Hilary Moore: The Core Problem

A few weeks ago, I had the pleasure of executing an emergency dismount. In the process, I managed to catch my left side on the pommel of the saddle and though I landed on my feet, my ribs felt like I had fallen sideways onto a rock. It hurt to stand, it hurt to inhale, it hurt to exist. Several days and a few boxes of Epsom salt later, I felt healed enough to ride again. What happened at that point surprised me. Though I wasn’t afraid of falling off, as this wasn’t my first rodeo, I did feel a lack of security from the injury that made me feel weaker in my core. As a result, it made me feel less secure in the saddle and slightly more cautious when riding the trot and canter. It was an odd feeling, but I had felt it before: The last time I tried jumping something too high. What was this feeling? I will call it “Reverse Feel” because instead of developing feel, where your body just takes over and does something right in the saddle as a result of years of training and strengthening, this was the opposite. It was my body telling my brain to turn back ON. It was saying, “No, don’t do this, you aren’t capable!” Because my core muscles were injured, I was less stable in the saddle and my brain was recognizing the uh-oh moment just like it does when it has an a-ha moment. It was a horrible feeling: To lack the muscle power to recall the muscle memory. However, it also opened my eyes to the fact that when our brain says no, it might be an overreaction to feeling that the body is not able. This means that I cannot do everything I could when I was running 10 miles and eventing horses every day and it might create anxiety or stress in my riding that I don’t even recognize. This also means that I need to keep this in mind as I age as a rider, as one day I will not be as strong as I am today. Similarly, I have to be sensitive to how this affects riders that I teach – what physical strength have they lost? For what reason? How does that translate to their mental strength in the saddle?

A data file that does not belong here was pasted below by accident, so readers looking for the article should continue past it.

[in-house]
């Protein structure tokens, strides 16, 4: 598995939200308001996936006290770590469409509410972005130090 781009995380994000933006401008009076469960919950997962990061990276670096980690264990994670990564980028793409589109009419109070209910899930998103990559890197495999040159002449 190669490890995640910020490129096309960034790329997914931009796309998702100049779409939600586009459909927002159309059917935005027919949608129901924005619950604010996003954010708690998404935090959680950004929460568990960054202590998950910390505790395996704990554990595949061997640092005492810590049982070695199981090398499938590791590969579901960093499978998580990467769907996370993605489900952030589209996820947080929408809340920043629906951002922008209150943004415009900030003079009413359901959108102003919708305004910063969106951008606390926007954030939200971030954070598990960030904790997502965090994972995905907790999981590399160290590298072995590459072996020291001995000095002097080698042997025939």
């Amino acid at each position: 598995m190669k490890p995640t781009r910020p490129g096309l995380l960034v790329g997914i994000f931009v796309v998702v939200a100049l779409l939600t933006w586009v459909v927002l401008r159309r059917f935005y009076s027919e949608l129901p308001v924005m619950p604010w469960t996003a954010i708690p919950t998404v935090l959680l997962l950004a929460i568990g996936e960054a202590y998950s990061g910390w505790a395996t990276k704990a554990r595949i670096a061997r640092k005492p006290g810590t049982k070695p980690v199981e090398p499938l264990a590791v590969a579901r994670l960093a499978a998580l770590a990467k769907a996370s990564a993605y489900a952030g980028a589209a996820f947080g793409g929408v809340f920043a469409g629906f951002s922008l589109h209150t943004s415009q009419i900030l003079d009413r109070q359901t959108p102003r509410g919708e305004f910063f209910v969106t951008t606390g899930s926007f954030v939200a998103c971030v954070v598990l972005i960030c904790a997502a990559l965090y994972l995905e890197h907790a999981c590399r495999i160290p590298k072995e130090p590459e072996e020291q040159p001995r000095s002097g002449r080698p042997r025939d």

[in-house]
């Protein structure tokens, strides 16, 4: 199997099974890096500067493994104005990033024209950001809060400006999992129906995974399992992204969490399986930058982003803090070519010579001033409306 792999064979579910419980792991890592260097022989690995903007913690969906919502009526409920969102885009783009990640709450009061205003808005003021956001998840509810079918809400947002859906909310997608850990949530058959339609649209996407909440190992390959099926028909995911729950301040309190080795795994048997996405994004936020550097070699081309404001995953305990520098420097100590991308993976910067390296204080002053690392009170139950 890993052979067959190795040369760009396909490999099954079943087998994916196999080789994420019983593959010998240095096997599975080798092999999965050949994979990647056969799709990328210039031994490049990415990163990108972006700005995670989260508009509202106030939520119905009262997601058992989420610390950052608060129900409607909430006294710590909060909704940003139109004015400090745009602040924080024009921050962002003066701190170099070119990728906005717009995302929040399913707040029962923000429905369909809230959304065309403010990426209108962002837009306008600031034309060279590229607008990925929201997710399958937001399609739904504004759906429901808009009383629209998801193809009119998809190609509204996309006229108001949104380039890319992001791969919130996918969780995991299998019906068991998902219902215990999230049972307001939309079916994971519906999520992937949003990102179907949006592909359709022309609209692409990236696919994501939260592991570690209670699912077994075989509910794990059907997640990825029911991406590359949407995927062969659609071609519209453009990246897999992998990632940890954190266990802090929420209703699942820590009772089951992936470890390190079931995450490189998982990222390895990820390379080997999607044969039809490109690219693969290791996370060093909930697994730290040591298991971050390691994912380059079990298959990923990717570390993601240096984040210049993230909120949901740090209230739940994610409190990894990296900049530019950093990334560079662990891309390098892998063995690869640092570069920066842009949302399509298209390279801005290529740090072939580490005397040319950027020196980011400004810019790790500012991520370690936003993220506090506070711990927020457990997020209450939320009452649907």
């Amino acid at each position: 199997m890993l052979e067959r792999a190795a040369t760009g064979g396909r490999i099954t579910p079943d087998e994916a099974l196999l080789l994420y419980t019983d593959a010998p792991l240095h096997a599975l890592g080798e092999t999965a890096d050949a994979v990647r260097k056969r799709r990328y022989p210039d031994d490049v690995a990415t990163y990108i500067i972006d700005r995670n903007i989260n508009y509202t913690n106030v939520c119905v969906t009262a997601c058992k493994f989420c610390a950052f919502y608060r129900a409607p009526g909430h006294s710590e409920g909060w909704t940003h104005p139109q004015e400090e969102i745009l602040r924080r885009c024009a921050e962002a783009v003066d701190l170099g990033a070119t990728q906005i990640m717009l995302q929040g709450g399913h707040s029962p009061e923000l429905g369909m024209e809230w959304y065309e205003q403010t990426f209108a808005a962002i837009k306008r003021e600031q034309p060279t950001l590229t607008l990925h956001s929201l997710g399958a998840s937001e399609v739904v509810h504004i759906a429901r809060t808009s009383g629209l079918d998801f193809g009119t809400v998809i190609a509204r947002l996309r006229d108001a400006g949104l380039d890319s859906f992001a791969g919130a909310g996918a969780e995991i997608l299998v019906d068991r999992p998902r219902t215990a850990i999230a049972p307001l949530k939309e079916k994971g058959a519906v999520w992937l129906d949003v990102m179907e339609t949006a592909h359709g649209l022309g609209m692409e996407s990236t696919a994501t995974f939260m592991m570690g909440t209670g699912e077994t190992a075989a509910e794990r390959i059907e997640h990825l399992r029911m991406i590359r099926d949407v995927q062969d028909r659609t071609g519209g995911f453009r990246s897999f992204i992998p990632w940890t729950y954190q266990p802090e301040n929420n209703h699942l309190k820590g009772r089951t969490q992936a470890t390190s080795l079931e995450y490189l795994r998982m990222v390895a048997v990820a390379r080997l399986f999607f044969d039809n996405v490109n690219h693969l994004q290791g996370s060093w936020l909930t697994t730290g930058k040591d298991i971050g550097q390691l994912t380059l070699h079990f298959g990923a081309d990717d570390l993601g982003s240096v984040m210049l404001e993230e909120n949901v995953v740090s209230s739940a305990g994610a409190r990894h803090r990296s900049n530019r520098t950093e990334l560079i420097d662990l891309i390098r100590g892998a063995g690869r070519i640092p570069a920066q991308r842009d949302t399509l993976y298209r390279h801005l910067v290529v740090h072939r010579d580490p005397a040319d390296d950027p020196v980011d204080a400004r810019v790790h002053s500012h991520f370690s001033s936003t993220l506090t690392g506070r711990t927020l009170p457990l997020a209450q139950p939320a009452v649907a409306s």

Who knew that banging up my ribs could teach me so much?!?






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